Great dames set their sights on social welfare ministry

A case has been filed in the Waitangi Tribunal by Lady Tureiti Moxon on behalf of the National Māori Urban Authority, supported by the dames who fronted the Oranga Tamariki case.

Speaking exclusively to Te Ao Mārama, Moxon says taking the claim up with the tribunal is the only option for Māori to be heard. She was speaking for Dame Naida Glavish, Dame Turiana Tuira, Dame Iritana Tawhiwhirangi and Merepeka Raukawa Tait.

“The benefit has never been enough. To actually keep a family clothed, a roof over their head, food on the table or being able to pay their bills, never. They've always had to struggle,” she said.

The claim addresses the Crown's failure to acknowledge the historic issues of loss of land and culture and the overarching effects of colonisation.

She says the benefits system and processes have been harmful to Māori over generations.

“For a lot of people going on the benefit is actually quite a traumatic experience. It's quite traumatic. And yet they're made to feel even worse about that, that they're undeserving of a benefit, undeserving of being able to participate,” she said.

“It's how we're viewed, how Māori are viewed, that we're just takers, we never give anything. Cripes, we gave this whole country over,” she says.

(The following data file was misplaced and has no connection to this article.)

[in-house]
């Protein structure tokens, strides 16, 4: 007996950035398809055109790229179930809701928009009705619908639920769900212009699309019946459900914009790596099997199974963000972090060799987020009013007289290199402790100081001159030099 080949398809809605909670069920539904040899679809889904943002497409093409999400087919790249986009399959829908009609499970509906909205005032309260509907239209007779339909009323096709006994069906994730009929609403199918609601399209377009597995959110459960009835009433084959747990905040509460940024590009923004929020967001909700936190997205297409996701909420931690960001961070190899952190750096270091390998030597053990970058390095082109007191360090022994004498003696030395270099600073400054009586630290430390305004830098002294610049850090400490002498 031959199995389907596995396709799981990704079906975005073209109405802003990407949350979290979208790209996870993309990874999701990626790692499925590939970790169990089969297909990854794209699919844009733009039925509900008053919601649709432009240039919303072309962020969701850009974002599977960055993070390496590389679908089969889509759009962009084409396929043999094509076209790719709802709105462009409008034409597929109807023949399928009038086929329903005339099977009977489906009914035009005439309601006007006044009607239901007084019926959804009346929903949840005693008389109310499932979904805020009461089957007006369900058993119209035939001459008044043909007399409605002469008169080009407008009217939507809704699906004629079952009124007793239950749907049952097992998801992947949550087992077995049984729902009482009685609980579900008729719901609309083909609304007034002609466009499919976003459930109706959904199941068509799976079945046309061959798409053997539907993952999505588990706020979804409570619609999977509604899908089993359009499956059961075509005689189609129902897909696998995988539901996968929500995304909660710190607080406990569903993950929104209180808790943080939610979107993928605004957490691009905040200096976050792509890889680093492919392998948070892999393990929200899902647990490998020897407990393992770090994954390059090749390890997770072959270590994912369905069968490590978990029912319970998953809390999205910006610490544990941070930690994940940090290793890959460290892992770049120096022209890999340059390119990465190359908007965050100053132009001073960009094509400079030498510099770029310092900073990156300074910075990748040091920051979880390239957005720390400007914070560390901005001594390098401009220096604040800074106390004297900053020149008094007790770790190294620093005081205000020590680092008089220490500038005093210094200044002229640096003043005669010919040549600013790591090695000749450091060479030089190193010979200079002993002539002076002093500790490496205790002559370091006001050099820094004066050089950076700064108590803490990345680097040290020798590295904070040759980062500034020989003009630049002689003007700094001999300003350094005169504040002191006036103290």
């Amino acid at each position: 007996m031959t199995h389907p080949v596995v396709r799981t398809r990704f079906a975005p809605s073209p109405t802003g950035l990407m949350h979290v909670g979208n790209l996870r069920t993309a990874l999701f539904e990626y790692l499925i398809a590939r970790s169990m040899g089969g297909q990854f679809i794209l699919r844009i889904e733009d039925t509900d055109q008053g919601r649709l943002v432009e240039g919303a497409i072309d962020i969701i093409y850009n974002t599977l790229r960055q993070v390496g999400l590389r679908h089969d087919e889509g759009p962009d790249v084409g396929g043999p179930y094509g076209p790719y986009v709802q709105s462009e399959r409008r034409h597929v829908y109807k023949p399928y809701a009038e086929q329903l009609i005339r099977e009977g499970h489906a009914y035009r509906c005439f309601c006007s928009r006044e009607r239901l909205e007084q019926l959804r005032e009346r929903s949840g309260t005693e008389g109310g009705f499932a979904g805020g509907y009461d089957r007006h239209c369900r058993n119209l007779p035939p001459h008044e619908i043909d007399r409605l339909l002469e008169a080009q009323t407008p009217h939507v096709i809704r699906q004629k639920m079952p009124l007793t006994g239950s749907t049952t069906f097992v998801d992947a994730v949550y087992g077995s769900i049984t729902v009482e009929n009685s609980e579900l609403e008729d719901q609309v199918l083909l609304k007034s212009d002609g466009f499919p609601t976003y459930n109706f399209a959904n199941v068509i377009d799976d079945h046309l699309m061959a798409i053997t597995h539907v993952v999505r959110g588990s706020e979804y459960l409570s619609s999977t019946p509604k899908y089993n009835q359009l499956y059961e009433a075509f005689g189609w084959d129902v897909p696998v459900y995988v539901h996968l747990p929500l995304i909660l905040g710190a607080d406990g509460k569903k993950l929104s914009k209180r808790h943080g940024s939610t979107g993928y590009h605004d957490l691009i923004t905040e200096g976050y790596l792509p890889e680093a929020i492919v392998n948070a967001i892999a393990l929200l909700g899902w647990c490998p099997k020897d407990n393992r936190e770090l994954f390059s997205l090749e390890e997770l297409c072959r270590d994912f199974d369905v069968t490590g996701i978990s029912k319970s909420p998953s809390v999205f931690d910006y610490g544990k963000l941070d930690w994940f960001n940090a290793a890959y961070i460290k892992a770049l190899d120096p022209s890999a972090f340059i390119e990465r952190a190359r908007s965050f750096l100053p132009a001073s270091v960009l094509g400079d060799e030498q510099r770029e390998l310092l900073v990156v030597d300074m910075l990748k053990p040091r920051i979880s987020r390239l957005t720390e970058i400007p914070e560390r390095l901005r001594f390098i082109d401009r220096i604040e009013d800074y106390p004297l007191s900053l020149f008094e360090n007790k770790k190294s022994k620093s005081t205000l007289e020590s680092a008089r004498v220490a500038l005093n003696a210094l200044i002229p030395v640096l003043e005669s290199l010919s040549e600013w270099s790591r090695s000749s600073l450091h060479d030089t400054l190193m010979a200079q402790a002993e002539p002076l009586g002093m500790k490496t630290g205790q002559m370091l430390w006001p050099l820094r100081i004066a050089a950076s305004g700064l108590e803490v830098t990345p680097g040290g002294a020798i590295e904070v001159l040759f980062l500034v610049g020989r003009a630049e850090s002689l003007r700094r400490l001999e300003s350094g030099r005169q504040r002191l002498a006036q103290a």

Devolve power

Moxon made an application to have the case heard under urgency but this was denied.

“They've said that basically they're trying to do something, they're trying to work on it. We've been hearing that for 100 years.”

As with Oranga Tamariki, the solution for the dames is devolving power and resources.

“The only way we can change the whole system is by allowing Māori to take care of themselves and by sharing resources by splitting it 50-50.”

The dames are clear on the big job ahead but what continues to drive their efforts is the overall health and wellbeing of Māori. Moxon acknowledges the years of work put in by the dames.

“They've seen what's been going on with our people. We've all seen it, whether it's in health in terms of health inequities, whether it's in Oranga Tamariki stealing our children, whether it's in MSD keeping our people under the poverty line. Whatever it is, it's wrong.”

Social Development Minister Carmel Sepuloni today declined to comment.

However, given the benefit increases that came into effect today and with 50% of Māori children still living in homes where a benefit is the primary source of income, Moxon believes there is a lot to be done to pull whānau out of poverty.